"Raising the price of a digital comic a bit is understandable -the margins are terrible and i would love to live above the poverty line again"

    "But full retail price? That's just a big "Fuck You" to the people who chose digital over print."

    "There is a reason most songs on iTunes are a buck. True, some sell for more. BUt not many, and rarely at 300% -400% the average cost."

    I don't think the bigger publishers are generally interested in following the business models of hobbyists and those who profess to live under the poverty line. In any event, the shops aren't hurt by Atomic Robo selling for 99 cents. If Marvel or DC sold their comics for 99 cents online, the shops would curl up and die. They'd lose enough customers to kill the direct market, and the 75% of today's readers who aren't interested in switching to digital would have to content themselves reading their back issues. Would 99 cent digital comics be profitable without the income of the direct market? Not for companies with actual editors and staff and lawyers.

    It's sad that the artist on Atomic Robo doesn't value his own work. I've long said that nobody started buying comics because they loved the smell of paper. They got into it for the content. That's what digital comics offer (without the hassles of cardboard longboxes).
    -Goodman


    Comics reader since 1974. Now purchasing 100% of my comics digitally.

  12. #12
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    Quote Originally Posted by minusthesnake View Post
    Interesting that they don't mention Teenage Mutant Ninja Turtles once in that press release, nor are any issues available in the app. I believe the day-and-date policy starts today, so they might just not have any issues up yet (the last issue came out last week), but they also might need to renegotiate some of the rights with Viacom, since they're just licensing the property. Either way excellent news all around, the only big companies I read from are Marvel, DC and IDW and by the beginning of April they'll all be day-and-date digital... WOO HOO!
    there is a thread on this on the IDW board. they said they don't have the rights to distribute it digitally yet, but they are working on it.

  13. #13
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    I think this is a smart move. Comixology has the best and most user-friendly app. The iVerse and Graphic.ly apps pale in comparison.

  14. #14

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    I'm sure Scott values his work fine. Nor does being an indy comics creator make you a "hobbyist." That too few people look for quality books beyond Marvel and DC that Robo and the rest of the Red5 line (and those of many other publishers) don't sell enough is the truly sad part.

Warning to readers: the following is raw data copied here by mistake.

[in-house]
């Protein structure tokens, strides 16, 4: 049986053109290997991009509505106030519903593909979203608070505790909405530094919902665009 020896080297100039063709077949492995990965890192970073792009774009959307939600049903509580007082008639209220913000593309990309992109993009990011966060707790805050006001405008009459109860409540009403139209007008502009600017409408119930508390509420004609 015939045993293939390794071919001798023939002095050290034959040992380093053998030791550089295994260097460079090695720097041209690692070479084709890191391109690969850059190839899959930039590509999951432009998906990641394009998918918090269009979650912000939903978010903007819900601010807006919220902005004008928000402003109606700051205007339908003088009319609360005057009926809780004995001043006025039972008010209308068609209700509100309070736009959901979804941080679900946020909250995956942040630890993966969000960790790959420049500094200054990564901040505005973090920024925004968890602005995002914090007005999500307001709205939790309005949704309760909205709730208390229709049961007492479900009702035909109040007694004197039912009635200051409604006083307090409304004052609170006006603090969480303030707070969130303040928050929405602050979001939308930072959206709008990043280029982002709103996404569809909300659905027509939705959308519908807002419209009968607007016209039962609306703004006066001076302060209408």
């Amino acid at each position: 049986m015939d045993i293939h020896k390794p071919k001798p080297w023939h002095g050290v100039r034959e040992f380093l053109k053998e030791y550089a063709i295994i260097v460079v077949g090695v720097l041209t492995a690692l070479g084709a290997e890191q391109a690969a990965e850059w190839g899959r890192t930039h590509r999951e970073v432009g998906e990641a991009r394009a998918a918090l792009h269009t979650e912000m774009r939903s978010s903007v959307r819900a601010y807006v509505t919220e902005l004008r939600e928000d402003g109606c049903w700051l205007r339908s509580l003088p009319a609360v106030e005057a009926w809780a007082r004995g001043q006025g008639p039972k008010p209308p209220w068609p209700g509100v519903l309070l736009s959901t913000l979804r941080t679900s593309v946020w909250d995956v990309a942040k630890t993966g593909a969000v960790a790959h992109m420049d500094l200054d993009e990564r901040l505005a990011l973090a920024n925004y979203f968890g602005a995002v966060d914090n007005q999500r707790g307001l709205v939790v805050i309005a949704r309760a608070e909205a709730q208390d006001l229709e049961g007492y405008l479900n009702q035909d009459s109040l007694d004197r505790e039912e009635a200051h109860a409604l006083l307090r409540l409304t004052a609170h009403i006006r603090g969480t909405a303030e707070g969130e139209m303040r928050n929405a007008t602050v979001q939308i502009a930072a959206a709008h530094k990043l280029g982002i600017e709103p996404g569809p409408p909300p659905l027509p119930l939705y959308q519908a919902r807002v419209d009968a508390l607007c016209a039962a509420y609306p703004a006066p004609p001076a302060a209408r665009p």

But the simple truth is printed comics cost $4 because of the cost of paper and ink. take that out and in any other industry but this to charge $4 for the paperless product would be considered egregious price gouging.

    and when someone says "Per unit, a $0.99 digital copy...makes us a little more money than a print copy" that means it earns more money than per unit than the print version. that doesn't have anything to do with whether that money is used to pay editors or not. that means 100 digital comics sold at $1 earns more than 100 print comics sold at $3.

    $1.99 I think is a fair price for a digital comic. If the direct market can't sustain itself next to digital comics priced at their worth, that means something is wrong with the direct market and it is being artificially sustained through the intentional sabotage of a superior product. That is not a lasting solution. If digital is better it will eventually win regardless.

    In addition to all that, as a CONSUMER, to pay $3-$4 for a digital file you don't even get to own and keep is absolutely ludicrous. At least with MP3s you have a file you can back up and keep. that song is yours. You can spend hundreds if not thousands of dollars at Comixology and end up with nothing if they close their doors. That's worth $4?

    The direct market will only survive if it is an experience and has product that deserves the higher price. Customer service. The "LCS experience". Publishers putting extras in print versions.

    Instead of this we get guys like Marvel charging $3.99 for 20 page comics. With trends like that the comic industry is doomed anyway.

  15. #15
    ... with the High Command Lemurion's Avatar
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    What I really want to see is next month: over the last few months the IDW books I've bought on ComiXology have been released at full retail and then dropped to $1.99 a month or so later.

    If they're changing to full retail price all the time then that's a big kick in the teeth to all the digital readers. (However the use of the word "new" in the press release does give them an out that lets them keep discounting books after a month.)
    Anyone who thinks DC is bringing back the Silver Age doesn't know what the Silver Age is.

    There is no such word as "persay," it's per se, two words, from the Latin.